Winterborne Houghton is an adjacent parish with its own website, but without a history group!
Dorset Ancestors gives an interesting story on one of the mysteries of the suicide of Lord Milton’s eldest son and heir, John Damer, who shot himself in 1776, aged 32, and in debt to the tune of £70 000.
Dorset Museums a listing. None of these websites have an online catalogue for you to search (as far as I know). If you wish to search then you will have to arrange a meeting with one of their curators.
British Agricultural History Society is a very useful website. It allows you to search and download as pdf back issues of their journal Agricultural History Review which has been published since 1955, and without a subsrciption. As an example a search for “water meadows” which were early in Dorset and were here in Milton Abbas in 1652 produces about 80 articles from their journal.
Family and Community Historical Research Society (FACHRS for short). Our Chairman is an individual member. Their journal Family and Community History is academic and sent to members.
British History Online. Another essential resource. Especially useful are the volumes of the Royal Commission on Historic Monuments in England, which are available to view and download. Some articles require payment, it’s £35 per year to view “premium content”. Which is a bit steep since we as taxpayers are already paying.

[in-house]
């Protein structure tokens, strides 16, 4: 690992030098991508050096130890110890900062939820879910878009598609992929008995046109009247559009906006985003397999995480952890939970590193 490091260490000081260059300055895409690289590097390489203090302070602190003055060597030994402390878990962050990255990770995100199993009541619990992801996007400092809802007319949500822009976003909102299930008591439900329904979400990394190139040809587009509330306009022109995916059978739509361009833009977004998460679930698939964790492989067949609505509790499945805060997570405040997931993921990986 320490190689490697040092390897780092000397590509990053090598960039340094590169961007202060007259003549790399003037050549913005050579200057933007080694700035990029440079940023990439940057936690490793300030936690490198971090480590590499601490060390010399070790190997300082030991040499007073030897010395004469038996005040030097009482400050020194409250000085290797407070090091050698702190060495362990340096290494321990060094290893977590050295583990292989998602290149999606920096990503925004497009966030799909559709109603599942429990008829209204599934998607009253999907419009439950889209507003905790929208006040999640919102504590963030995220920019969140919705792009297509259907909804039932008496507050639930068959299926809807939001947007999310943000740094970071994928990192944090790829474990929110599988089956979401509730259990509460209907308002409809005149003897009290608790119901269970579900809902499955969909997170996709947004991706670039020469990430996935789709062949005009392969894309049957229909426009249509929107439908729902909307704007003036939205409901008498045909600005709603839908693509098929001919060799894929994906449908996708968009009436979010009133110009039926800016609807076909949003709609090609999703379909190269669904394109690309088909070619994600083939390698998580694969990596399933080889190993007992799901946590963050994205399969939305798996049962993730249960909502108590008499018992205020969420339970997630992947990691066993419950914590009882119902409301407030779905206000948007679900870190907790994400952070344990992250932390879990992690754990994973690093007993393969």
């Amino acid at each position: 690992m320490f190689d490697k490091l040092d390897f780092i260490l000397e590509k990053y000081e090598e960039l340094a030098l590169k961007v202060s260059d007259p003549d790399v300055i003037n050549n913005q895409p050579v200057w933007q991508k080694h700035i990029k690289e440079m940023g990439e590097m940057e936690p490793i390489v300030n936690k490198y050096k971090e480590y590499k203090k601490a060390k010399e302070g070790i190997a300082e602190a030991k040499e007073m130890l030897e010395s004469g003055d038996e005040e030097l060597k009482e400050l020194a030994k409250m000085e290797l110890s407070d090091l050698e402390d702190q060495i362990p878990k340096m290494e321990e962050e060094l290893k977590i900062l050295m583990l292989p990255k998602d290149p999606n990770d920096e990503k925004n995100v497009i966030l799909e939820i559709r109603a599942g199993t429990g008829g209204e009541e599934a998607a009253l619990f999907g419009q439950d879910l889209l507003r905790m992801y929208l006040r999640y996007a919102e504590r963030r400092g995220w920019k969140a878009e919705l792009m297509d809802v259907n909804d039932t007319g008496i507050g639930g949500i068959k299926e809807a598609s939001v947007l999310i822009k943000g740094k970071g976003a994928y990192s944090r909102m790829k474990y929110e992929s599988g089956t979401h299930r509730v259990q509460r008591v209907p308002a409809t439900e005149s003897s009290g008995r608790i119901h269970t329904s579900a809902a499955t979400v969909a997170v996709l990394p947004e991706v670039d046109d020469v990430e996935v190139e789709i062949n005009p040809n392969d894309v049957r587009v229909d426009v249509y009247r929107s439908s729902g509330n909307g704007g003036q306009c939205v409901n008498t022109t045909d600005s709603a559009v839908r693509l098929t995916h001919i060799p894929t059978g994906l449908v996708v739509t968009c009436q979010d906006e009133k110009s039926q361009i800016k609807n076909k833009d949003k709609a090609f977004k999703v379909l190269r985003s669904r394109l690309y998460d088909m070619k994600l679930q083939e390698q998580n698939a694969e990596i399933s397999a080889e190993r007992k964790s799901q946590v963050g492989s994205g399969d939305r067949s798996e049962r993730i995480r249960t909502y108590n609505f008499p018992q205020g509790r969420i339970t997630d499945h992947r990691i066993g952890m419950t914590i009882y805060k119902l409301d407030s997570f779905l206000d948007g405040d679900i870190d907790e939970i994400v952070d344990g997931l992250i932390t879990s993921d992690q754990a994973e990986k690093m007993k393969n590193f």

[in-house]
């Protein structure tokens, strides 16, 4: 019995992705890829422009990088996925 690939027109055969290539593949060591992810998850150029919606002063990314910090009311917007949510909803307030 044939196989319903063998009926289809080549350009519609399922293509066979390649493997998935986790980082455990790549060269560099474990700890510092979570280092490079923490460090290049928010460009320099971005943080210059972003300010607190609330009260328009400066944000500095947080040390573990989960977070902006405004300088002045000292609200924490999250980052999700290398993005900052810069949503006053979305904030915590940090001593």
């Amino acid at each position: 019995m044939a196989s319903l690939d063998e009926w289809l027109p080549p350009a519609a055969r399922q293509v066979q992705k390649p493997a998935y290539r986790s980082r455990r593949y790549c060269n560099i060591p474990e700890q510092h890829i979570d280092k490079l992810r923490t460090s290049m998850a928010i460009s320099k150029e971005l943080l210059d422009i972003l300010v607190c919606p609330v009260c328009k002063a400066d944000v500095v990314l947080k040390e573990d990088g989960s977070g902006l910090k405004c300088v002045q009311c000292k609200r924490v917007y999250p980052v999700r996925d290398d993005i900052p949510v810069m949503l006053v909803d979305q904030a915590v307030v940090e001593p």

British Association for Local History publish quarterly ‘The Local Historian’. Back issues are available for free download. as pdf files. I have searched the usual Milton Abbas terms.
Community Archives and Heritage Group have good advice on how to look after, record and store documents, photos, etc.
Parliamentary Archives on the web – the Milton Abbas Local History Group have searched their catalogue for all things Milton Abbas, including Joseph, Lord Milton’s attempt to move the Grammar School from the Old Town. There are House of Lord’s Committee Reports here, although you have to visit to view the document or ask for a quotation to digitize it – which is expensive. The Protestation Returns are however, free to view and download.
The Worldwide Newburgh Project. Anyone doing family history on Newberry, Newburgh or its many variant spellings are advised visit this website. We have people from Milton Abbas in the 14th century with this name. They were also very early migrants to the USA.
Shire Hall Historic Courthouse, Justice Museum, Dorchester. Highly recommended by our members. one entry ticket gets one years entry. Great.
The Family History Federation is an umbrella group of local family history societies, and has free to download guides to research.
Community Archives and Heritage Group, Milton Abbas Local History Group have joined this free site. There is much useful advice, especially on cataloguing records.
LIDAR maps are here
Dorset maps are here
It would be great if we could overlay maps – preferably onto GIS. Anyone know how?
For the history of population from 1801 to 1937 the histpop free website is great. There are plenty of details, not just Census, down to parish level, although no names.